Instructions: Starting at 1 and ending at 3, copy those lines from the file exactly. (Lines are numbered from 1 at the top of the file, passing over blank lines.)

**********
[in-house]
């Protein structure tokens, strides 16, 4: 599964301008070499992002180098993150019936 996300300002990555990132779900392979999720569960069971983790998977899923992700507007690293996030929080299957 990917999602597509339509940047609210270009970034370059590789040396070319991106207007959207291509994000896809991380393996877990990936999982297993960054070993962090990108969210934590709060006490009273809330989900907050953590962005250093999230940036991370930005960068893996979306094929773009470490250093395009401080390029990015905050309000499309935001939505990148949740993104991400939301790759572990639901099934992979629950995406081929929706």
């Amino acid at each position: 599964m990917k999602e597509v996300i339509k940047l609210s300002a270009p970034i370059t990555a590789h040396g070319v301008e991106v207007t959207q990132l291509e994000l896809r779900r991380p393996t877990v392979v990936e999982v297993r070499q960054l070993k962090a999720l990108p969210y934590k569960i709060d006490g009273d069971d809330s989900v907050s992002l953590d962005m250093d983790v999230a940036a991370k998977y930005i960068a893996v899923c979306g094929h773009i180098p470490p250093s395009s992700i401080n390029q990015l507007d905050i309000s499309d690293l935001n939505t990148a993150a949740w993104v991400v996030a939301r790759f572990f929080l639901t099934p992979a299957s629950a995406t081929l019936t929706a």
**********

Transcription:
[in-house]
């Protein structure tokens, strides 16, 4: 599964301008070499992002180098993150019936 996300300002990555990132779900392979999720569960069971983790998977899923992700507007690293996030929080299957 990917999602597509339509940047609210270009970034370059590789040396070319991106207007959207291509994000896809991380393996877990990936999982297993960054070993962090990108969210934590709060006490009273809330989900907050953590962005250093999230940036991370930005960068893996979306094929773009470490250093395009401080390029990015905050309000499309935001939505990148949740993104991400939301790759572990639901099934992979629950995406081929929706």
């Amino acid at each position: 599964m990917k999602e597509v996300i339509k940047l609210s300002a270009p970034i370059t990555a590789h040396g070319v301008e991106v207007t959207q990132l291509e994000l896809r779900r991380p393996t877990v392979v990936e999982v297993r070499q960054l070993k962090a999720l990108p969210y934590k569960i709060d006490g009273d069971d809330s989900v907050s992002l953590d962005m250093d983790v999230a940036a991370k998977y930005i960068a893996v899923c979306g094929h773009i180098p470490p250093s395009s992700i401080n390029q990015l507007d905050i309000s499309d690293l935001n939505t990148a993150a949740w993104v991400v996030a939301r790759f572990f929080l639901t099934p992979a299957s629950a995406t081929l019936t929706a």